Best Practices: Going Analog to Get The Story

I absolutely love my Moleskines. I have three: My “home” journal that keeps all of my various notes and things regarding running life as a family of four. My “project” journal, which contains most of my major projects (including my blog organization and sometimes story outlining). I recently discovered a larger 8×10 Moleskine of mine that had been buried in a box and it is perfect for just dedicating to story writing. Super portable, it fits in my diaper bag and my purse, so now I can take it with me when I’m walking around with the boys. They play, I write. It’s perfect!

I’m currently writing a prequel for Before Her Time, and I’m having a hard time not being distracted by technology. The main character, Tori, is a fictional duchess, and I want to make sure that I get enough details regarding English peerage right so as to not take readers out of the story. Her nobility isn’t central to the story, but people will make enough assumptions that they’ll have certain expectations about behavior, language, location and so forth. Well, I don’t live in England and I’m not schooled on nobility (I actually find it distasteful), so I have to go looking for just the right detail to make it work.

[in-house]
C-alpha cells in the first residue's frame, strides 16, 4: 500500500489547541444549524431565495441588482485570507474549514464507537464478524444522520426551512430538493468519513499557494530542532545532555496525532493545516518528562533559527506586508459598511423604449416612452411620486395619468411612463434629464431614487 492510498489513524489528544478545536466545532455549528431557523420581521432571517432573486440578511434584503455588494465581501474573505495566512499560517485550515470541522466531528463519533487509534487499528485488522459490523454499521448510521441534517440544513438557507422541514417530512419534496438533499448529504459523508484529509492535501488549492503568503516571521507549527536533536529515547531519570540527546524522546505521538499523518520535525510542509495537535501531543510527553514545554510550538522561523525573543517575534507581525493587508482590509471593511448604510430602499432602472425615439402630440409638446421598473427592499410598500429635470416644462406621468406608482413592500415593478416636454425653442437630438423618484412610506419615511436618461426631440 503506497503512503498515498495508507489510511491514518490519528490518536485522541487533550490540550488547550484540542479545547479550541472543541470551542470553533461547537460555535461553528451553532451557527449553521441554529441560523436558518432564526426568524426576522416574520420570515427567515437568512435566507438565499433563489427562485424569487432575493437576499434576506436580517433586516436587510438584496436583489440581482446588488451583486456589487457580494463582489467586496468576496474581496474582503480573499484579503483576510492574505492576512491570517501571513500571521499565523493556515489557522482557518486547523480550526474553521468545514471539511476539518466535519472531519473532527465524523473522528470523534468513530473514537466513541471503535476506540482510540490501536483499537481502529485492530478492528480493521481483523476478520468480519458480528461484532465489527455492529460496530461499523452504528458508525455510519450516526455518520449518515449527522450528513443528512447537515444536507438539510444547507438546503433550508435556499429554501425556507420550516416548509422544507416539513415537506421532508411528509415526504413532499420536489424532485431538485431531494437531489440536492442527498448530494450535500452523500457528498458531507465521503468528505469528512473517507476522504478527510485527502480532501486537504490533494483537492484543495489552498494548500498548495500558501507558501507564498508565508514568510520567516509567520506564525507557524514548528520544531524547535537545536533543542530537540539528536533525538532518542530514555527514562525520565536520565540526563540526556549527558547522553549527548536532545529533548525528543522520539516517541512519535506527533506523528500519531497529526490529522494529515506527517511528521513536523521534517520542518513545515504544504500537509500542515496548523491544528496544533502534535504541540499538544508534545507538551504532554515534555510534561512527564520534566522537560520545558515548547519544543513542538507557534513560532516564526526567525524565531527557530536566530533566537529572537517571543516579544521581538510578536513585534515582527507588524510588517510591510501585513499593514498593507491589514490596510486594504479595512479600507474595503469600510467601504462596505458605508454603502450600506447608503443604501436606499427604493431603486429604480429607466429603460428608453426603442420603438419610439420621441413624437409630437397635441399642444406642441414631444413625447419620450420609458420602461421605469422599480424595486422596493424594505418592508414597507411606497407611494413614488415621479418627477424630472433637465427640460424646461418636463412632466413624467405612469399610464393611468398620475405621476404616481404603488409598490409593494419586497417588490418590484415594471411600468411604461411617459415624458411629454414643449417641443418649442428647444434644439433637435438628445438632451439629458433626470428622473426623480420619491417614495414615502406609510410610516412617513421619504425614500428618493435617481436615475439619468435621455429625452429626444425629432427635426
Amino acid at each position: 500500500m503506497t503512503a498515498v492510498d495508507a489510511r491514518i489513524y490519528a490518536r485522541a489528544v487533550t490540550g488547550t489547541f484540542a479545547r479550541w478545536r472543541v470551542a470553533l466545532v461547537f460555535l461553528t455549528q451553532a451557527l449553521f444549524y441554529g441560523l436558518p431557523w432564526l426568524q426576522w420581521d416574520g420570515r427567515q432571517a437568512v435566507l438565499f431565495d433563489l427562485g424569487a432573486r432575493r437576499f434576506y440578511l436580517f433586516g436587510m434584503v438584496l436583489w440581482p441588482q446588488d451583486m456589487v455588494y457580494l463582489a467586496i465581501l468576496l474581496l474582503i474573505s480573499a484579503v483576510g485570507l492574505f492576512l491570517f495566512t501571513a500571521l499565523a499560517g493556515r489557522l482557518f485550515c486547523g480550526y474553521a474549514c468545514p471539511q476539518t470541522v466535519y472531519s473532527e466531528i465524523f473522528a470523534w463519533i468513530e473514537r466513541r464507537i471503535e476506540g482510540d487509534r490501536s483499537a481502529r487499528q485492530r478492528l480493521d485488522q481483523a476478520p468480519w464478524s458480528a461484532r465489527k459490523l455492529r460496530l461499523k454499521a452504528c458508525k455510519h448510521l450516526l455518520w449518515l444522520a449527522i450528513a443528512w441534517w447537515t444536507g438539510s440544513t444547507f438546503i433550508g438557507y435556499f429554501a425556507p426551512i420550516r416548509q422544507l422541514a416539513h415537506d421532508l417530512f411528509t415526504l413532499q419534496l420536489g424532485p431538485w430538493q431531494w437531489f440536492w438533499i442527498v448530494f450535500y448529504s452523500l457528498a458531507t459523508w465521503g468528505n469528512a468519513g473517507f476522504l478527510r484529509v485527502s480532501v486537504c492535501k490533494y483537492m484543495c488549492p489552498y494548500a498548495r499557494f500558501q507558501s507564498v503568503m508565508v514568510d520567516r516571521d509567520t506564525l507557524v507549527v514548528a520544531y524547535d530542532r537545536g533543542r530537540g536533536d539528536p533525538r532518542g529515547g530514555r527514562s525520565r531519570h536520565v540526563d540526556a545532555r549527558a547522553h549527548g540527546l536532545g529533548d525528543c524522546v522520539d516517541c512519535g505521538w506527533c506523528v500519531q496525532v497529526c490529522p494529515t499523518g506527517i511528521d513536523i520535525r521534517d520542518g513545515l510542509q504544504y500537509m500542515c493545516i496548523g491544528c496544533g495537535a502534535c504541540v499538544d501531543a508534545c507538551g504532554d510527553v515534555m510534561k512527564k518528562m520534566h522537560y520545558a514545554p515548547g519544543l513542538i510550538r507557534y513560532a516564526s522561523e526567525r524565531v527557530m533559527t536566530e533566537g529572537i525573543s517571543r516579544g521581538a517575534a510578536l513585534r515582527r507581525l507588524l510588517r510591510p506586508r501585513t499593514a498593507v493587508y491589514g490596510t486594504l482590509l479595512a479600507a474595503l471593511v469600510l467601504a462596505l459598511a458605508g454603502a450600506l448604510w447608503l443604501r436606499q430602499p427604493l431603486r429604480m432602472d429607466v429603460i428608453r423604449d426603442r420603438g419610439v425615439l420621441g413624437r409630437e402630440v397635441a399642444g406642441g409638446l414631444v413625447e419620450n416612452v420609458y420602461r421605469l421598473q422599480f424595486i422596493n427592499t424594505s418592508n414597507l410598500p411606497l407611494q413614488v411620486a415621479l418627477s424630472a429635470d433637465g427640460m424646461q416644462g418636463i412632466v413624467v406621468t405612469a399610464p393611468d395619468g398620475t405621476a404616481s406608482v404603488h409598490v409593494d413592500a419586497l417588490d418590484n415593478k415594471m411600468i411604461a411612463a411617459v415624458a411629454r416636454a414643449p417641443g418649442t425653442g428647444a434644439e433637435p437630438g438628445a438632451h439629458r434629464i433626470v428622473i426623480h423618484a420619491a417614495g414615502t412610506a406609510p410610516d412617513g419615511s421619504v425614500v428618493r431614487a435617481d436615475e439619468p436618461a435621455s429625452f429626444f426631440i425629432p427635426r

Being lost in Wiki/Google doing research cane sometimes be exhausted. While I’m certainly learning, I’m not writing, and writing is the goal.

So I’ve turned to my trusty story Moleskine to help, even when I’m at home. No research, no google, no wondering…just writing. It is very satisfying to see a few pages full of my chicken scratch in this notebook. I also like having an analog record of my thoughts and inspirations.

I am by no means abandoning my computer. Writing digitally has its own satisfaction, but going old-school has a lot of perks. My Moleskine doesn’t crash….though it can get lost, or blend in with all of the other notebooks in the universe. I love the color Black, I really do, but I wish that had different and more rad colors! I also have a thing about ink stains on my fingers. I know, that’s silly.

I have 2,000 words more of this story to write. Then I have to perform a preliminary edit before I can think about submitting it for critique. I have two little boys that really need to get out and run around this week, though it’s hot at balls outside. This is the life of a woman trying to do it all.

What do you do to “get the story”? What are your favorite tools of the trade?

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